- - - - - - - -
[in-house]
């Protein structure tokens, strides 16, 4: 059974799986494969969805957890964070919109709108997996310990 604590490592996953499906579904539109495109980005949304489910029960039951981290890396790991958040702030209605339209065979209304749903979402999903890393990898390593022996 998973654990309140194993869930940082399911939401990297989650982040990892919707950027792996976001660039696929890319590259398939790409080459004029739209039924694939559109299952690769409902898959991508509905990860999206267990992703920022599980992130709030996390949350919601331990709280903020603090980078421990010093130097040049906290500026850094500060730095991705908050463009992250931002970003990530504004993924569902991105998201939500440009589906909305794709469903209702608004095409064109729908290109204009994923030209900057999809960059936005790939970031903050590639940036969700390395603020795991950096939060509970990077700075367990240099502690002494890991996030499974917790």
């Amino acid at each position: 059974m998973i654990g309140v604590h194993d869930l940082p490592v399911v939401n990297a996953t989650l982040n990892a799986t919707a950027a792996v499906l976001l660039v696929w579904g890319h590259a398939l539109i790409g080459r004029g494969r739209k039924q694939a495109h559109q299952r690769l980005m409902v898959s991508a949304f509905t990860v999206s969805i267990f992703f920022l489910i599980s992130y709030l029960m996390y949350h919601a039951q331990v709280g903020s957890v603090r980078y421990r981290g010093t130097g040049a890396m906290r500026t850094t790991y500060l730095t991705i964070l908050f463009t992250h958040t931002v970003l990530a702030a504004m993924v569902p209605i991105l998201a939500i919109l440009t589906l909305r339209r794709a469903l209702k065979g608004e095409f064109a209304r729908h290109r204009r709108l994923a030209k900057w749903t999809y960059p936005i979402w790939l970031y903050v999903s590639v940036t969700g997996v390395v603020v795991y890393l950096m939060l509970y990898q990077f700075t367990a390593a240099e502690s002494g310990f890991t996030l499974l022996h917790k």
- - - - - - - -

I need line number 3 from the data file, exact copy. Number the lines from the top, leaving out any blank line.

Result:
């Amino acid at each position: 059974m998973i654990g309140v604590h194993d869930l940082p490592v399911v939401n990297a996953t989650l982040n990892a799986t919707a950027a792996v499906l976001l660039v696929w579904g890319h590259a398939l539109i790409g080459r004029g494969r739209k039924q694939a495109h559109q299952r690769l980005m409902v898959s991508a949304f509905t990860v999206s969805i267990f992703f920022l489910i599980s992130y709030l029960m996390y949350h919601a039951q331990v709280g903020s957890v603090r980078y421990r981290g010093t130097g040049a890396m906290r500026t850094t790991y500060l730095t991705i964070l908050f463009t992250h958040t931002v970003l990530a702030a504004m993924v569902p209605i991105l998201a939500i919109l440009t589906l909305r339209r794709a469903l209702k065979g608004e095409f064109a209304r729908h290109r204009r709108l994923a030209k900057w749903t999809y960059p936005i979402w790939l970031y903050v999903s590639v940036t969700g997996v390395v603020v795991y890393l950096m939060l509970y990898q990077f700075t367990a390593a240099e502690s002494g310990f890991t996030l499974l022996h917790k």